Virtualization is all the rage these days. Chances are good that if you're not pursuing some sort of application or server virtualization strategy now, you probably will be in the near future; the potential cost savings are that compelling.
However, not all virtualization technologies are made the same. In fact the term virtualization has gradually expanded in scope during the past few years, now encompassing everything from classic virtual-machine monitors, such as VMware and Microsoft Virtual Server, to sophisticated virtualized application-deployment solutions.
Softricity's SoftGrid falls under the latter category. A Windows-based software virtualization platform, SoftGrid lets IT shops effectively eliminate one of the most challenging aspects to managing Windows applications: deployment and maintenance of the installed base. By dissecting and repackaging an application's installation image -- a process Softricity calls "sequencing" -- SoftGrid makes it possible to deliver the application to a Windows client without actually modifying the local file system or registry.
To accomplish this, SoftGrid intercepts application I/O calls and redirects them to a locally cached version in its virtual file system. In this regard, it is quite similar to Altiris SVS (Software Virtualization Solution), a product I reviewed earlier this year. However, whereas SVS is machine-specific, deploying a virtualized application to a specific client system, SoftGrid is focused on the user's log-in credentials. Applications follow the user from machine to machine, with all user settings and preferences preserved and reproduced independently of log-in location.
Another significant difference compared with SVS, SoftGrid uses streaming to deliver the virtualized code. When a user first launches the application, it delivers only certain portions of its code base -- those byte streams defined in the primary "feature block" when the application was sequenced. Subsequent use of the application runs entirely from the local cache until a previously uncached portion of the code base is requested, at which time the streaming process continues.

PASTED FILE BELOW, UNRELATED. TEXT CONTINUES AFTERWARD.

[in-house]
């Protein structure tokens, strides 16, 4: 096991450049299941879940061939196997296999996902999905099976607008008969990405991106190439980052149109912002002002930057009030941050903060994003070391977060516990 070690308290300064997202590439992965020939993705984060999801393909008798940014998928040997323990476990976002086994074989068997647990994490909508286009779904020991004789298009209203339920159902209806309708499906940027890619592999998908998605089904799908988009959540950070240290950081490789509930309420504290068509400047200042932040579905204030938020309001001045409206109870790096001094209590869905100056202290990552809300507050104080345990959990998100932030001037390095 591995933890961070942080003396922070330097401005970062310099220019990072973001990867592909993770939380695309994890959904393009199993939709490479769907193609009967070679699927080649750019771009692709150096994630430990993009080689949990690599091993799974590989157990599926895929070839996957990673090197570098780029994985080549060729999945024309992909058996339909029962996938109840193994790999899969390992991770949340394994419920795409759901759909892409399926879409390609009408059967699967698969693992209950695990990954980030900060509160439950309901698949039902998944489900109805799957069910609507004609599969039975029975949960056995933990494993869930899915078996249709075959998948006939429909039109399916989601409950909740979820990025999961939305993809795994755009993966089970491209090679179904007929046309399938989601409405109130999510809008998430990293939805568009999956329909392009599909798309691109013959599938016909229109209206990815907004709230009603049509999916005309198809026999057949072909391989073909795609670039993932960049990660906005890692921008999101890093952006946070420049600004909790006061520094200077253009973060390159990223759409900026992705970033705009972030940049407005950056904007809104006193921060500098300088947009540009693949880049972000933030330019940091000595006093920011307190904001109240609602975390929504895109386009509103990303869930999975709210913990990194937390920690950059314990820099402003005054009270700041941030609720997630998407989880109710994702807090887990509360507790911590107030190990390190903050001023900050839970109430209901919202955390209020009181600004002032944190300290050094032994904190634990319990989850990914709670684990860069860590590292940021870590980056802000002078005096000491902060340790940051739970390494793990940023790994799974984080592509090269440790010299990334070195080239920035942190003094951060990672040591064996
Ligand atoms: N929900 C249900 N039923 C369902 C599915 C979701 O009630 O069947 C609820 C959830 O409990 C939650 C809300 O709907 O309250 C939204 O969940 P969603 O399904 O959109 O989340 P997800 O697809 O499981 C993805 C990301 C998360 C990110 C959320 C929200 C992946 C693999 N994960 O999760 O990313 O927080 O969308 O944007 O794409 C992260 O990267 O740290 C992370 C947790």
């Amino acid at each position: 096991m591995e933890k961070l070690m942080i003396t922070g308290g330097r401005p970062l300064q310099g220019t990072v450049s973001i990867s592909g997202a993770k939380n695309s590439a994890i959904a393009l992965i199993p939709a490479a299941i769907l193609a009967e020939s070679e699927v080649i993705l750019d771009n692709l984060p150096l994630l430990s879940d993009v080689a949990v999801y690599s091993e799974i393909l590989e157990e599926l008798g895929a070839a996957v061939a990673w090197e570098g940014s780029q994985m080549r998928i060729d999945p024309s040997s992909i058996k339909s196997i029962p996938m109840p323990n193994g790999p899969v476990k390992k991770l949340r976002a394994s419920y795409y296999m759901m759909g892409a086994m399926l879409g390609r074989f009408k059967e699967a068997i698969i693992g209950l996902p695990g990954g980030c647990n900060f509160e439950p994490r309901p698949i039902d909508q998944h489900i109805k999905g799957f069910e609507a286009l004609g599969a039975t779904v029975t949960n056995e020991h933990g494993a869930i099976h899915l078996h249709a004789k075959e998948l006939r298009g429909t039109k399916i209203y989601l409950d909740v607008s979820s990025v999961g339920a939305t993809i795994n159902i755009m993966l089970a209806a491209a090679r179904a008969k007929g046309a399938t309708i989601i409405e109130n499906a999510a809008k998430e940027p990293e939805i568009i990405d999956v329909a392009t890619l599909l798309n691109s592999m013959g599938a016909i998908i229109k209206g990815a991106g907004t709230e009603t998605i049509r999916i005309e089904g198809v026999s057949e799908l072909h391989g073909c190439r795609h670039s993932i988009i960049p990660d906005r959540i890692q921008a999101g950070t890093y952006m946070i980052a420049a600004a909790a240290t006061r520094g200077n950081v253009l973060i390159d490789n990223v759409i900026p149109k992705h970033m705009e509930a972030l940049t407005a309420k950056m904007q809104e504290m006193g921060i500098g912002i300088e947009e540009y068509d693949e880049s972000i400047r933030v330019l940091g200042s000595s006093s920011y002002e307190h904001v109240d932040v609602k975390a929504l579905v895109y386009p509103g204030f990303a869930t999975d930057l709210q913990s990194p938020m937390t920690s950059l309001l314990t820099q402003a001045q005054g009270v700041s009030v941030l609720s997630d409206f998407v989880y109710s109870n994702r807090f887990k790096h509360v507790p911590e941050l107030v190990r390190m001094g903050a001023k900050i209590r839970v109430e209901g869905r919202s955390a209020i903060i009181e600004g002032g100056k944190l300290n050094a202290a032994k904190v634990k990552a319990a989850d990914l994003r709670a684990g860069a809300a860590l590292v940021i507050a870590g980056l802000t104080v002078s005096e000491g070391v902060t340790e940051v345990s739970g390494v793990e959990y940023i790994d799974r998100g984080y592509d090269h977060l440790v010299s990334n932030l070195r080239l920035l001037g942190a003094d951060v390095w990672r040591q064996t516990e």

By contrast, SVS requires the entire virtualized application package to be delivered before it can be activated. SoftGrid can also run in this mode, a feature the company calls pre-caching, used primarily for mobile and/or occasionally connected users.
The advantage to streaming is that it allows for the aforementioned machine-independence. By tightly coupling its deployment model to AD (Active Directory), Softricity is capable of leveraging much of the roaming user profile functionality that debuted with Windows 2000. In fact, outside of the virtualization component, SoftGrid is essentially a natural evolution of the IntelliMirror technology, which forms the basis for Microsoft's current application management architecture.
Maintaining such close proximity to the Microsoft way can be a double-edged sword, however. For starters, it makes it difficult to use Softricity in a non-AD environment. You need at least a basic level of AD functionality -- a domain with DNS, for example, properly configured -- just to install the server components.